I responded by sending the worksheet as an attachment to a private response to your email address, then I sent a second email stating that the attachment was on its way. I asked that you respond to me directly if you did not get the email with the attachment. What went wrong with this process?

There's no need for me to upload a worksheet. Take Acer's last worksheet, execute it, then append the following commands.



As I understand your problem, you need not only the values of lambda, but the algorithm by means of which they were found. The fsolve command uses mostly a Newton iteration, but if you use the NewtonsMethod command in the Student Calculus1 package, you will get the same values that Acer got, but you can confidently state that they were obtained by Newton's method. I actually did this, and the values are the same as those produced by fsolve as implemented by Acer.


Unfortunately, the "Large Operators" are not operators, at least not the contour and surface integral symbols. To behave as operators, the symbols would need a way to capture all the information needed for constructing line and surface integrals. For example, the differential area element in a surface integral needs a description of the surface before it can be meaningful. Maybe in another lifetime? 

The implicitplot command is applied to the expression in (11). It contains L[2], L[3], and mu. At best you would need to use implicitplot3d, but the command you did use has ranges for L[1] and mu. There is a big disconnect here.

Are the functions f(x) = (x^2-1)/(x-1) and g(x) = x+1 the same? Are the equations y/x = 1 and y = x the same?

In the first case, what is the role of domains in defining a function? In the second, what is the role of solution sets in defining equivalent equations?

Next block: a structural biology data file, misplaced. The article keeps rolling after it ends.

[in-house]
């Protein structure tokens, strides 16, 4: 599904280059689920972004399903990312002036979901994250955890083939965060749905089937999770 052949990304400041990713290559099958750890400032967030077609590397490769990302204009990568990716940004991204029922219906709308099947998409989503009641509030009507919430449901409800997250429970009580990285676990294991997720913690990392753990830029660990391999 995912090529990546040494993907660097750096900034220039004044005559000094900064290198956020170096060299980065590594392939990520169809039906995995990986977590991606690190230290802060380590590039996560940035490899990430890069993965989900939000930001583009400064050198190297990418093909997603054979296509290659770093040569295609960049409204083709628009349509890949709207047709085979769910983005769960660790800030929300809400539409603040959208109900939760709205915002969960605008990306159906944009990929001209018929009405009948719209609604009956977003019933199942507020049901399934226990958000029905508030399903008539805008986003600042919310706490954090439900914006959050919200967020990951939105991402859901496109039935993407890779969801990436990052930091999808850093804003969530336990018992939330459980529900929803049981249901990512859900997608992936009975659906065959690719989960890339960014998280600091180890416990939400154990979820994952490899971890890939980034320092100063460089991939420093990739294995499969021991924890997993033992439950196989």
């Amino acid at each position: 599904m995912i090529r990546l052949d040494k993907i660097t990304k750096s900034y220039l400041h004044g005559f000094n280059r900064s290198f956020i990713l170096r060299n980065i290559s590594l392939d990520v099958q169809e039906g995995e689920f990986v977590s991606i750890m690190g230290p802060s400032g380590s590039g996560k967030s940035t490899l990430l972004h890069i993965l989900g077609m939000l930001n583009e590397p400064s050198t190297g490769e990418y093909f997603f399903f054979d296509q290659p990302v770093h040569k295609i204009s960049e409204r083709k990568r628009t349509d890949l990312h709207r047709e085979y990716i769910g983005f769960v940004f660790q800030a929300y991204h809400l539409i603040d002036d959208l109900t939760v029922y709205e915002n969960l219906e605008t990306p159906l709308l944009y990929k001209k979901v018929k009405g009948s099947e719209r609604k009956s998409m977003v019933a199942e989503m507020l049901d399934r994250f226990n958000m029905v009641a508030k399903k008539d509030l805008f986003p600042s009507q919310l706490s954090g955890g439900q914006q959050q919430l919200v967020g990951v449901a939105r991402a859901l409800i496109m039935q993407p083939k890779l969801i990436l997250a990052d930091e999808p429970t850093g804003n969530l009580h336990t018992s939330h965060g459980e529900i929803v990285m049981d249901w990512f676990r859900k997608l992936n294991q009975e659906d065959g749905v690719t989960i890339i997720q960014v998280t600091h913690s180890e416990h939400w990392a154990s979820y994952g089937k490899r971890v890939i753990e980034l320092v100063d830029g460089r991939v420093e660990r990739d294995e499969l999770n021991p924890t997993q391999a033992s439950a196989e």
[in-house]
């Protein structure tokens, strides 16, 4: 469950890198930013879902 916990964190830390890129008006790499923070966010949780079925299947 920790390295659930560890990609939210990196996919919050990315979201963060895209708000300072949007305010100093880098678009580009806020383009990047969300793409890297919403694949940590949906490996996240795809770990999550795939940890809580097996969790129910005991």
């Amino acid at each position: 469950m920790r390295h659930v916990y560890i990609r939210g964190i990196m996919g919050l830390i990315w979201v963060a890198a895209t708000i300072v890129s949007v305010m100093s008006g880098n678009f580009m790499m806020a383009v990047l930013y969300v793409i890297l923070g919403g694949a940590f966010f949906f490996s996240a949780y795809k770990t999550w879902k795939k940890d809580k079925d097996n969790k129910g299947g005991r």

Mathematica's second "solution," namely, Y2=(x+2)^2 does not satisfy the ode for x>-2.

Indeed, substitution into the ode yields on the left, -x*(x+2), but on the right, x*abs(x+2). (Please note that the symbol sqrt(u) is a single positive number. It does not mean the pair of numbers +/-.)

A graph of the left and right sides shows that the two sides match for x<= -2, and for x=0. And nowhere else. 


I noticed your question to the OP, and the lack of a clear response to it. However, as far as my experience goes, the missing ingredient was the Suppress command from Typesetting. I had immediate success with D(f)(x)(0) and did not question whether there might be an even simpler form. Thanks for pointing that out.

@Scot Gould 


My ODE webinar in the Clickable series (check Youtube) has a pretty sophisticated eigenvalue problem solved numerically. And it's all done with point-and-click operations (2D math, palettes, Context Panel).

When exploring how I might solve a problem in Maple, I often try stuff via the Context Panel, thus avoiding the need to name things, look up syntax, etc. The ease-of-use features are useful.

The transition from point-and-click to learning commands is (in my view) easily done if the Context Panel is invoked in a worksheet where the underlying commands are then displayed. A user doing that can then determine if it's worth learning the syntax or not. Might even learning it without trying to.

I guess the bottom line is that when faced with a computational task, one asks "How do I do thus-and-such in Maple?" It's at that point that the ability to experiment, look things up, try things comes into play. And since Maple 10 when the Context Menu began to be useful, I've found the syntax-free tools to be more and more helpful.